TRACKING 20TH CENTURY TRAIN POSTERS

As seen in The Antique Shoppe Newspaper, November, 2004,


“The Lake-Along the North Shore Line"  courtesy: Posters Plus Gallery, 200 S. Michigan Av, Chicago, IL

When you think of train posters chances are you expect to see trains depicted, right ? You couldn’t be more wrong. 

It was the destinations that were colorfully advertised. Trains were mentioned in bold print as the way to get to those places.

In the exhibit opening October 1 , at the Posters Plus Gallery in Chicago,  titled “Chicago Transit Posters of the 1920s-Revisited” there is nary a train in sight. What you’ll see are colorful scenes of a Wisconsin Resort, Chicago Beach and Evanston lighthouse, among the subjects. All of these reachable via the Chicago North Shore Line Railroad and the Chicago Elevated (Rapid Transit) lines, who commissioned the posters in the 1920s.

Considering that these posters were displayed on train platforms and inside the stations along their route, it is amazing that so many have survived. However, they were also handed out to school children in Washington, D.C. and along the east coast.

Still affordable, travel posters are being newly appreciated by collectors as graphic art to be displayed in their homes as important art.

Train posters had their beginning in Europe in the late 19th century . But it was the French who saw them as a new form of advertising to attract the growing interest in travel. By the early 20th century, before World War 1 the French state railways (Chemins de Fer) commissioned famed artists such as Mucha, Jules Cheret and others. Today these are among the most expensive train posters in the world. Yet, they depicted the destinations rather than the trains. This changed during the Art Deco period of the 1930s.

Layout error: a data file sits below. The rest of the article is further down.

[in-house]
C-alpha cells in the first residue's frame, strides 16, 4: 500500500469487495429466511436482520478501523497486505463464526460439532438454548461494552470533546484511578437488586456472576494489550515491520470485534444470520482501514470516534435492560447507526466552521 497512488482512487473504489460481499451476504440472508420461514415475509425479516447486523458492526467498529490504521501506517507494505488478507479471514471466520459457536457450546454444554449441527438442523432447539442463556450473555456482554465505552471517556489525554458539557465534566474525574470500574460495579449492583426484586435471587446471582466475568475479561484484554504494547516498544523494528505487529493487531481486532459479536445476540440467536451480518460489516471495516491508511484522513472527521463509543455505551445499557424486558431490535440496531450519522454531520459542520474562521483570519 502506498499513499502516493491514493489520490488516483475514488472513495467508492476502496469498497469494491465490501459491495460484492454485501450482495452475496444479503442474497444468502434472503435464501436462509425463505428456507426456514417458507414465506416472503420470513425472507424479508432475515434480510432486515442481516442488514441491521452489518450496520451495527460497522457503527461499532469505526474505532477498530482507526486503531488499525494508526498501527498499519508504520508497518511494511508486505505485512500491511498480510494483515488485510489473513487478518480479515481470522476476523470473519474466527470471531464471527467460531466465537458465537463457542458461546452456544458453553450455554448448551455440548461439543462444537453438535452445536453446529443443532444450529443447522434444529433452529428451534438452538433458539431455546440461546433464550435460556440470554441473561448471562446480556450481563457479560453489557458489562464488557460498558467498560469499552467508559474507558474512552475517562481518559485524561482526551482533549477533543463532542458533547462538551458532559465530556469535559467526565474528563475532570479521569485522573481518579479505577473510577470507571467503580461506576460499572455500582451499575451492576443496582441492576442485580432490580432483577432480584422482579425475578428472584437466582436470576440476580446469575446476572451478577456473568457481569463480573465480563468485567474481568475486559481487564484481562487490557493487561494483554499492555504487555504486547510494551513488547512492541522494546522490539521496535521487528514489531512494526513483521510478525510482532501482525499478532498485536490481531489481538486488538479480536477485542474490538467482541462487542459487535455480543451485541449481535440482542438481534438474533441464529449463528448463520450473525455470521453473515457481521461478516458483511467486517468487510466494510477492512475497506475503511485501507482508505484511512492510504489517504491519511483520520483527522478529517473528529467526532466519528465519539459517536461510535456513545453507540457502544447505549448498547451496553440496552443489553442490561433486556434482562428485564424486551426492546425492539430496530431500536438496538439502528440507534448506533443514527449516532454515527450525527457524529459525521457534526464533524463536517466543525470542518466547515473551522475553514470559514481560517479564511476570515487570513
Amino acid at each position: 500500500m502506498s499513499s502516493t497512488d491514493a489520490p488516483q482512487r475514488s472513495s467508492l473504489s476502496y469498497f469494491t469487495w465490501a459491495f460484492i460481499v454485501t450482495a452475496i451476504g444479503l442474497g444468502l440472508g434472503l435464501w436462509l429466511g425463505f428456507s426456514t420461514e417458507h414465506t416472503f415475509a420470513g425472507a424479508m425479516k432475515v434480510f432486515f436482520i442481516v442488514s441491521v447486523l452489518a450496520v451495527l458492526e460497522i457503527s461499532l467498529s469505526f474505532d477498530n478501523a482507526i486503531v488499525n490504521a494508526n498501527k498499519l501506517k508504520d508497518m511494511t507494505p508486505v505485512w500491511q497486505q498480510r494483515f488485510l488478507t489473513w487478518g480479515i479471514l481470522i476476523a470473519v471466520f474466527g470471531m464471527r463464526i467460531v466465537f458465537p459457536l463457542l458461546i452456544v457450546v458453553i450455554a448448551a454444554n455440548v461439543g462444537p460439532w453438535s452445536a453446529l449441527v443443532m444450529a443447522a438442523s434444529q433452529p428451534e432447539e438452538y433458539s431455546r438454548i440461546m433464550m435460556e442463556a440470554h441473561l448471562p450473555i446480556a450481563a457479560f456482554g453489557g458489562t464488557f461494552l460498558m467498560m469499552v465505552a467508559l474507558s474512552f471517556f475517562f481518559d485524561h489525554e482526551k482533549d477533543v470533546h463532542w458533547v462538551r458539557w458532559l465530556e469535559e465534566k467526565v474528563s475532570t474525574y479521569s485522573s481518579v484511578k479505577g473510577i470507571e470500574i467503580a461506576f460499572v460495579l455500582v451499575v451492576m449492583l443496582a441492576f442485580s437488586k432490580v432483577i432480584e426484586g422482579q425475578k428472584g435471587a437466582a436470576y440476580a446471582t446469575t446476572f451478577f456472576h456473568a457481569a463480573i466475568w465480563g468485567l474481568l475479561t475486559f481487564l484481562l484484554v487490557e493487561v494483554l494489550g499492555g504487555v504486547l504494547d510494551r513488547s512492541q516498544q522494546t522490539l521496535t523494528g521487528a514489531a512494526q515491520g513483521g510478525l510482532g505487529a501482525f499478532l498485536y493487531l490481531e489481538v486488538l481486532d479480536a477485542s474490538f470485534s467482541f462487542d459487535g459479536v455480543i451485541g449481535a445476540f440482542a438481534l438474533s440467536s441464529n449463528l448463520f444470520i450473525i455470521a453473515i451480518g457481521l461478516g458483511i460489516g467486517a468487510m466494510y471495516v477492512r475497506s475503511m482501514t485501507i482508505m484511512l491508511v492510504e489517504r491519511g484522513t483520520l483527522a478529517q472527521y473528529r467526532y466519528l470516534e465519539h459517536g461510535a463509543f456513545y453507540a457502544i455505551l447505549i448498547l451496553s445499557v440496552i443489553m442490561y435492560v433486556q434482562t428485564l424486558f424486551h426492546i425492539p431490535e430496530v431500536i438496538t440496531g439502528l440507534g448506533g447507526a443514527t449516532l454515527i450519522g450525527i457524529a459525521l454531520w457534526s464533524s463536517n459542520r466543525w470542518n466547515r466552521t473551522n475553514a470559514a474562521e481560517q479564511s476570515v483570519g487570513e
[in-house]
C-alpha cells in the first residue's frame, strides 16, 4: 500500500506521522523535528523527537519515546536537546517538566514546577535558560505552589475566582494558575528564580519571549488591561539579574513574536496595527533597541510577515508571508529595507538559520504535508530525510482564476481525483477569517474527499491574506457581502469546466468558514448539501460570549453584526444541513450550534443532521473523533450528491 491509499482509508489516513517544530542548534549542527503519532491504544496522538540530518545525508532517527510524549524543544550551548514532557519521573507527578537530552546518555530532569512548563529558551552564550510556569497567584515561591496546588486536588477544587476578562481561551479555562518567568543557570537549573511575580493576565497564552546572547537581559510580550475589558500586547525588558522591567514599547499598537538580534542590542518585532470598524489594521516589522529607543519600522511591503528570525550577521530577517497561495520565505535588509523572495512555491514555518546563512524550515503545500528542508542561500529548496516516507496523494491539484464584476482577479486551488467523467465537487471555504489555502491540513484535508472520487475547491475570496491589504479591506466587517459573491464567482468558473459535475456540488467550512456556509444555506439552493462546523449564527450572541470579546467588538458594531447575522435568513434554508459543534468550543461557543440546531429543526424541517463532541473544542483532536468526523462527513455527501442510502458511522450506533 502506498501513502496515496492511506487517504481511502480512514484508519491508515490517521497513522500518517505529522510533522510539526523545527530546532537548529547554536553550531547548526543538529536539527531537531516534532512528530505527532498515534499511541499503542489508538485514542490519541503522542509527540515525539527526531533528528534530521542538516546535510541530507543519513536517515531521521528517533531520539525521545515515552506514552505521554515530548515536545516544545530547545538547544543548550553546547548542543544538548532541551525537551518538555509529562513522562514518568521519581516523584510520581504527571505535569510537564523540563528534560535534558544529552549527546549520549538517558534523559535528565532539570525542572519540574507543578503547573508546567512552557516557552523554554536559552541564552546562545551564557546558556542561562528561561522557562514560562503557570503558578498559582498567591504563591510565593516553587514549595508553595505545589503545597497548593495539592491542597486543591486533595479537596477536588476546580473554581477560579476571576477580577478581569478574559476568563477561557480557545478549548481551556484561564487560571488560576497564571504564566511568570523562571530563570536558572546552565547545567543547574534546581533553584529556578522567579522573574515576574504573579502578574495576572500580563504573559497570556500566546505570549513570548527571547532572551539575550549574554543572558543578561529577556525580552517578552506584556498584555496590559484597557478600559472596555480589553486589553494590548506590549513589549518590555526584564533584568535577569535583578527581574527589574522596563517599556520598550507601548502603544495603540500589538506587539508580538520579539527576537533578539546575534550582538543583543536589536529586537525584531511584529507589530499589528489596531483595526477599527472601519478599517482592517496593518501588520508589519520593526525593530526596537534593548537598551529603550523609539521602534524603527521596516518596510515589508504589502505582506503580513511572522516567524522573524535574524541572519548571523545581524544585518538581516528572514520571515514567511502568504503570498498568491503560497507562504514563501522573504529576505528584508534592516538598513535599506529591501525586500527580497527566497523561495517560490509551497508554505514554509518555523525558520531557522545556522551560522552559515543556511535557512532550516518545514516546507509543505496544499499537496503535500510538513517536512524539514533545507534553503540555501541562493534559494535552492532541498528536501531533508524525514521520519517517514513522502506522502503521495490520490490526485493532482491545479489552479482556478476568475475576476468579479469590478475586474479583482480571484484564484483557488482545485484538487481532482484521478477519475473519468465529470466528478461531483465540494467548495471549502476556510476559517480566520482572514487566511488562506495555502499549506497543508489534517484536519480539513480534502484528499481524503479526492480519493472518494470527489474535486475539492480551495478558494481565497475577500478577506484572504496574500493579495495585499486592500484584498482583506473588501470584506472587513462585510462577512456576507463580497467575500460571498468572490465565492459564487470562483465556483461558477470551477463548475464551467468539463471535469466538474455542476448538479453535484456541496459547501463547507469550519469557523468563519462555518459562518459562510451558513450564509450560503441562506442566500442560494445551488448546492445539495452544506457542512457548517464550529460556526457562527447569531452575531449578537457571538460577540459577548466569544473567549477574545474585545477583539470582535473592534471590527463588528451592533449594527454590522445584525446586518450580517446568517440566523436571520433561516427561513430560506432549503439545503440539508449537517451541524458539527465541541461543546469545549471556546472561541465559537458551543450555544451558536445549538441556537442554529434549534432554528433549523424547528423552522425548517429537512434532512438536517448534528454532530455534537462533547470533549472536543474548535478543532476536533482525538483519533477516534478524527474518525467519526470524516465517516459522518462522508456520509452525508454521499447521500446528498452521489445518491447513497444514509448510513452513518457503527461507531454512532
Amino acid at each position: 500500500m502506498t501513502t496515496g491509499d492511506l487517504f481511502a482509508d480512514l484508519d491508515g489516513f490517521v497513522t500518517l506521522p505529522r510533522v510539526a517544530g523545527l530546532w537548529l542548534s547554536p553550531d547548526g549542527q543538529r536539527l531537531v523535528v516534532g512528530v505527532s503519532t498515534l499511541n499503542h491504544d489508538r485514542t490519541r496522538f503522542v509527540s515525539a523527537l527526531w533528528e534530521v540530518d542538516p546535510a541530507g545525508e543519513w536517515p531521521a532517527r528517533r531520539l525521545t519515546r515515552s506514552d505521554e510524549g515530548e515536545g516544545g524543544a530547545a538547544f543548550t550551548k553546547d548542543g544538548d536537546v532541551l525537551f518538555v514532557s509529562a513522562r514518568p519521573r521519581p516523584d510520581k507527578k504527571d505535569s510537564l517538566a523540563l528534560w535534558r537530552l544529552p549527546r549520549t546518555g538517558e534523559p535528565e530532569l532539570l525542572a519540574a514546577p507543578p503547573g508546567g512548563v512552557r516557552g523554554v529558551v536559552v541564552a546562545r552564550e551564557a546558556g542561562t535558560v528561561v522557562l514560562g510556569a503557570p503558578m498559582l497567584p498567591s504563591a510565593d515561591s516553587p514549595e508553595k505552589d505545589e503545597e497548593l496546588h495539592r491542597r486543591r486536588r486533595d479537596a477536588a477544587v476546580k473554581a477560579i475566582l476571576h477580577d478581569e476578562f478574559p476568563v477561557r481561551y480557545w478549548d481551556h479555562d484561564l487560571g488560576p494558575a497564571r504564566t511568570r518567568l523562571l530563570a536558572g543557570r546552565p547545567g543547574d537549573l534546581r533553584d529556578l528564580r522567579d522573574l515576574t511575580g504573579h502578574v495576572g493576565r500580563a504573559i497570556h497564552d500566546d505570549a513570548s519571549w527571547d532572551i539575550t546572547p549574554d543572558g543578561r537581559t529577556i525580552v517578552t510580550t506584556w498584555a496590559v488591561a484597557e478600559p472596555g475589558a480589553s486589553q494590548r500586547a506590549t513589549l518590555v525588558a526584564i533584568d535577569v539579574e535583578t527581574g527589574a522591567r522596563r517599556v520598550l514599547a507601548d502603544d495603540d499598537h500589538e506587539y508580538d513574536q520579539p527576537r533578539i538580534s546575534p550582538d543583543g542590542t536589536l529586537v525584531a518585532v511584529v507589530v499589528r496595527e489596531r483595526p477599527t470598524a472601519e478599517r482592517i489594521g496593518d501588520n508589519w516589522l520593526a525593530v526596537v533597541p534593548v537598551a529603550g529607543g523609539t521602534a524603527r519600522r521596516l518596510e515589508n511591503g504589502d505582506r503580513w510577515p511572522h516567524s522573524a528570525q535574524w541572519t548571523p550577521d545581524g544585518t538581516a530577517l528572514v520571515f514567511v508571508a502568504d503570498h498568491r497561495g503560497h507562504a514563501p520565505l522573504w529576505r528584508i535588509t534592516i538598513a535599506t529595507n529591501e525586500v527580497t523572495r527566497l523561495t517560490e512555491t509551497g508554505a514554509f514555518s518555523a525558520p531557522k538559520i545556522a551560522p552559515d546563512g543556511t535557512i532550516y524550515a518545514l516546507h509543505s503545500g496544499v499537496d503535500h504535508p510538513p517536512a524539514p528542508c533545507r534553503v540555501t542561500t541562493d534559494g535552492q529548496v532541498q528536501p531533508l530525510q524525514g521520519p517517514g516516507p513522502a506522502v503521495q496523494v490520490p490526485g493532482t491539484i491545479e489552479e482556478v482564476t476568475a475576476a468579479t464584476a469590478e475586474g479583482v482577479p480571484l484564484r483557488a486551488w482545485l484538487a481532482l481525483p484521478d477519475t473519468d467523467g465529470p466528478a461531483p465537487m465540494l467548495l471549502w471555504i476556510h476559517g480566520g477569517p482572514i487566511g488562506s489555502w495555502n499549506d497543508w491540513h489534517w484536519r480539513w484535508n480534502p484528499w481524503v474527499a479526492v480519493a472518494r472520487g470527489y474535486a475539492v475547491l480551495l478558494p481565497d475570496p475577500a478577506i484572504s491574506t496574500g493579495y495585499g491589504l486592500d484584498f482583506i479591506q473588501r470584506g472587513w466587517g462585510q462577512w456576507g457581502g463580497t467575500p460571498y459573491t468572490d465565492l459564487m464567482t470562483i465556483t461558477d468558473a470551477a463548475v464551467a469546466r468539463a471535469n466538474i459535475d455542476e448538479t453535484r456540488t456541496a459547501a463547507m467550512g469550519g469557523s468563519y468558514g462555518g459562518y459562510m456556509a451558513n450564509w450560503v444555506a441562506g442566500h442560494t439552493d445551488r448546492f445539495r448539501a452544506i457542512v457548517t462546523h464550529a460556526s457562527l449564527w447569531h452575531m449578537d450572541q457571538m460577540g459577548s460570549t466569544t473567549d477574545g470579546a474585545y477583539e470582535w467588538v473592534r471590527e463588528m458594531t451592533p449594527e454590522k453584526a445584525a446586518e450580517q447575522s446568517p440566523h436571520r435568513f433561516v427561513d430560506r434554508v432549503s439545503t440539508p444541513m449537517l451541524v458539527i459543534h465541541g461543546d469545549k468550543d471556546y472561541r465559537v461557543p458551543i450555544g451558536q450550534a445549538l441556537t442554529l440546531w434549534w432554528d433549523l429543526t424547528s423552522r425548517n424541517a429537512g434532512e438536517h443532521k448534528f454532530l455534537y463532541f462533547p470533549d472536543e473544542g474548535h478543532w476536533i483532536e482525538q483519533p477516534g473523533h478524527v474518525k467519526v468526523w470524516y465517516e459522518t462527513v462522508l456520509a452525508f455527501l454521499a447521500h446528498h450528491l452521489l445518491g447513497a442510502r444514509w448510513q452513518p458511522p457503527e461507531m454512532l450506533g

At that time A.M. Cassandre, an innovative designer was commissioned to do train posters that were in keeping with the streamlined look of the trains. The trains were now the main subject of the posters.

Another important train poster artist of the period was Roger Broders. At the  same time British Railways began producing train posters.


“Evanston Lighthouse By the Elevated Lines"  courtesy: Posters Plus Gallery, 200 S. Michigan Av, Chicago, IL

Few showed trains, concentrating on beach resorts and landscapes.

In America train posters were produced for the new Haven railroad, The New York central, Northern Pacific and Chicago North Shore Line Railroad and the  Chicago Elevated (Rapid Transit) lines.. The Chicago posters got their idea from the London Underground poster series.

Today, eight of the Chicago posters are in the collection of the Victoria and Albert Museum in Kensington, England.

CLUES:  David Gartler, collector and owner of the Posters Plus Gallery, discovered a cache of Chicago train posters in 1975 in a New York warehouse. They joined the Gallerie’s  growing vintage poster collections.  Those in need of restoration were restored by gallery conservators.

They have very little lettering, focusing on the subjects. Examples are the Evanston, Illinois lighthouse; Wisconsin resorted and Chicago’s Michigan Avenue at night.

A total of 20 artists created the posters. Many, such as Leslie Ragon, and Arther Johnsen, went on to become noted graphic artists on other subjects. The only poster that actually depicted the “L” itself, was captioned “Avoid street congestion” by artist Arther A. Johnsen.

The Art Directors Club of New York awarded medals for seven consecutive years, ending in 1928, to Chicago transit poster artists and their posters. It was the end of the line during the Depression years for Chicago transit posters.   

Posters Plus, celebrating the gallery’s 35th birthday has published 11 Chicago Transit Posters from the 1920s. Prices range from $150 to $250 each. “This gives beginning collectors an opportunity to own affordable examples of train history,” Gartler said.


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